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Even if you’re doing your best to cook root-to-leaf and nose-to-tail, there are probably still some edible bits you’re missing. Every other Sunday, we'll focus on one overlooked scrap, and show you how to turn what would otherwise be trash into a dish to treasure.
Today: Soften sharp greens with a sweet dressing.
Envision a turnip and you are not picturing a sexy vegetable. Your lips aren’t curling up at the edges like they do when you think of purple asparagus, pea shoots, or the season’s first punnets of strawberries. But, I’d argue this is because you are thinking of January turnips: the root vegetable storage crops we diligently add to mashes and stews in our devotion to seasonal eating. We’re rarely excited about them because, the truth is, they can sometimes be tough, stringy, and bitter. Let’s be honest though: Don’t we all get a little bitter in the depths of winter?
Spring turnips are like another vegetable altogether: They’re small, creamy white, and crisp, with just the right amount of bite to them. Plus, unlike winter storage turnips, spring turnips come with a free gift with purchase: their greens. And you don’t want that freebie to go to waste, so separate the roots from the leaves as soon as you get home and store them separately in your refrigerator.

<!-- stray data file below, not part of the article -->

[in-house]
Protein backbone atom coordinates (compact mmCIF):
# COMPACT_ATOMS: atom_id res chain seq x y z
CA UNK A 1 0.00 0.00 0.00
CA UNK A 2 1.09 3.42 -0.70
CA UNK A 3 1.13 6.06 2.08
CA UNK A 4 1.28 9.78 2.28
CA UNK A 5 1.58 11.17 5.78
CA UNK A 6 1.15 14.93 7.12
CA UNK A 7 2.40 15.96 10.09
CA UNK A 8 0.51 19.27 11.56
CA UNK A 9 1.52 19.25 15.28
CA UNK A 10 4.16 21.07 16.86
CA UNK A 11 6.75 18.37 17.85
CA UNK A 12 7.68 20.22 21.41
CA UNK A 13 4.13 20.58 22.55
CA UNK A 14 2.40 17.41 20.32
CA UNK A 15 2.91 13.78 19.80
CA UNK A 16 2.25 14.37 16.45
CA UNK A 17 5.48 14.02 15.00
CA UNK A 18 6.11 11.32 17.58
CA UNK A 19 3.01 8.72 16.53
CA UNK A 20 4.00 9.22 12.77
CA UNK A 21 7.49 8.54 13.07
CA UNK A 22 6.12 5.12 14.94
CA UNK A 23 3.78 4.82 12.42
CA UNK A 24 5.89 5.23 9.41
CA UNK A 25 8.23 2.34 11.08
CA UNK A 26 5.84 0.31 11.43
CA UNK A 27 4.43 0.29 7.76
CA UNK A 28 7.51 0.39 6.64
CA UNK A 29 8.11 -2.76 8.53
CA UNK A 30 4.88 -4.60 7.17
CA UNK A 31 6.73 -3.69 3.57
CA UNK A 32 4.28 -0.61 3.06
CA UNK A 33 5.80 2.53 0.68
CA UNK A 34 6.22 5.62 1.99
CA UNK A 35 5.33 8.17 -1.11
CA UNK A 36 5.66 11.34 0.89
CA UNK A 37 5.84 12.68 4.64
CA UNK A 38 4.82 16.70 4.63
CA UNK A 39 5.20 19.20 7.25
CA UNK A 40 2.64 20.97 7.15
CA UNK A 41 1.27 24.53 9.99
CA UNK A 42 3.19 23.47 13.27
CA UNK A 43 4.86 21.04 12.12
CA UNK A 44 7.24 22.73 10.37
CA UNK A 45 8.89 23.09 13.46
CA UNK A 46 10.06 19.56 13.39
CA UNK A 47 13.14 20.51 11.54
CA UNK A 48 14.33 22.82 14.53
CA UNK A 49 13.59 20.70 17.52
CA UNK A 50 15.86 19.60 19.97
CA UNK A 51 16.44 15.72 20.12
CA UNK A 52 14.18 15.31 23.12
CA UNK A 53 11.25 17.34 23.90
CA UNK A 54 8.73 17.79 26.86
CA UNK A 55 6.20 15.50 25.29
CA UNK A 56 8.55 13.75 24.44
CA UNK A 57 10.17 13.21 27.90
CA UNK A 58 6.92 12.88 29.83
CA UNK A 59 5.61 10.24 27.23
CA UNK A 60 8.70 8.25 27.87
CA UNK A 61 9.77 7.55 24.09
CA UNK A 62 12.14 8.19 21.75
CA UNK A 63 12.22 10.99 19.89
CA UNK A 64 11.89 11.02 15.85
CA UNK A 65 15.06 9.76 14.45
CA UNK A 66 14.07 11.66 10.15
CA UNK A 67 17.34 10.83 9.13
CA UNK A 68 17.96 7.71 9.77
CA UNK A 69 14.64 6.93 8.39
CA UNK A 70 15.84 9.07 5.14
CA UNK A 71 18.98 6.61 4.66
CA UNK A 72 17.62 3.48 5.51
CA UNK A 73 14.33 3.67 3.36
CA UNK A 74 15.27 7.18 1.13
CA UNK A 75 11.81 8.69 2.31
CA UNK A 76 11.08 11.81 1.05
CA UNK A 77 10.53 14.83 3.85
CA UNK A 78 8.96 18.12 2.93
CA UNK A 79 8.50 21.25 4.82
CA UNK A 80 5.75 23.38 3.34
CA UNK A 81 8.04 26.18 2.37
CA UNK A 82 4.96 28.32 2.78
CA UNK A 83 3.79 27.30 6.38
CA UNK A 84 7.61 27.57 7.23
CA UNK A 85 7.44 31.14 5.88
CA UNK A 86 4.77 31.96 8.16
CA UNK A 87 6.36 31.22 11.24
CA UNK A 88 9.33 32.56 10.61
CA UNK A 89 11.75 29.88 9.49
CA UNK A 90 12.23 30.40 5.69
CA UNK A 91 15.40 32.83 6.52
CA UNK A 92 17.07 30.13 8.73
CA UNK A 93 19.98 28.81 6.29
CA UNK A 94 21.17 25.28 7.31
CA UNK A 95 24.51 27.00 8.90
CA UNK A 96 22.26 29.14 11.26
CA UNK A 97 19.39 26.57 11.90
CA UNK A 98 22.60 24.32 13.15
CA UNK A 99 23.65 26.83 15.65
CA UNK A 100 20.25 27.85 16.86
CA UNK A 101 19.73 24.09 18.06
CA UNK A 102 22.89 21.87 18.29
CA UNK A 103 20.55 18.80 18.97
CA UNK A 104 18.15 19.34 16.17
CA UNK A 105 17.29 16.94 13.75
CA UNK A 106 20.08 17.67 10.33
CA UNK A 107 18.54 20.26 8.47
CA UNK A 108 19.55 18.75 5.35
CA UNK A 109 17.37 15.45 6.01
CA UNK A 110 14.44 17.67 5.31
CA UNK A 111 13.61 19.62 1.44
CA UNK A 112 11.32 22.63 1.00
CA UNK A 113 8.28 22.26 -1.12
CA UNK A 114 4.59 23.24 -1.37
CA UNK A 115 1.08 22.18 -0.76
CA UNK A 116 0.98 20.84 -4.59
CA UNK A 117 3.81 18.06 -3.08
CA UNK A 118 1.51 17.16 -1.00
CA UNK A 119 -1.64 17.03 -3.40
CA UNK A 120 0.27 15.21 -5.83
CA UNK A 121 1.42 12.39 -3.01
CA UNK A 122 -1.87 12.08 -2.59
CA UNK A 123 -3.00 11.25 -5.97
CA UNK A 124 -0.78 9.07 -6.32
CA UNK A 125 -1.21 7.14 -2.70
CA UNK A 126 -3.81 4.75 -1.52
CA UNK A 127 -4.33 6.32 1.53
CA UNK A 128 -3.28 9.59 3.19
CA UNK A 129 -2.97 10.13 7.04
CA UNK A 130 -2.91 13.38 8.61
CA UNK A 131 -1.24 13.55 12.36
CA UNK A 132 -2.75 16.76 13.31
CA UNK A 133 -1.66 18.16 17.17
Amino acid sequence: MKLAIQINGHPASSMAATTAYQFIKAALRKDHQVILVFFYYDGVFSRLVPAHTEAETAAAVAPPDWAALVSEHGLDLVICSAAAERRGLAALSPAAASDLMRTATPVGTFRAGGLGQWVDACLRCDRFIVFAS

More: With a bunch of turnips on hand, you’re well on your way to making 5 different dishes.
You can use turnips greens like any other greens, but you’d be remiss not to devote the tops from at least one bunch to Fairmount_market’s Turnip Green Gomae. Gomae (or goma-ae) is a Japanese dish, often vegetables, dressed with a sweet sesame dressing. Usually, you'll come across spinach gomae, but turnip greens' slight sharpness are a perfect match for the sweet dressing.
You’ll want to grind your sesame seeds really well for this—either with a mortar and pestle, a spice grinder, or, my inessential tool of choice, a sesame seed grinder. I found that the tablespoon of mirin called for in the recipe did plenty of sweetening for me, so I dialed back the granulated sugar when I made it (taste the dressing as you go to establish your own preferences). And, it will depend on the size of your bunch of turnips, but I found this recipe made enough dressing for me to coat two bunches worth of greens.
Serves 2 as an appetizer
2 tablespoons roasted black sesame seeds
1 1/2 teaspoons sugar
1 tablespoon mirin
1 1/2 tablespoons light soy sauce
1 bunch turnip greens (or beet greens or spinach)
Know of a great recipe in the Food52 archives that uses scraps (anything from commonly discarded produce parts to stale bread to bones and more)? Tell me about it in the comments!
Photos by James Ransom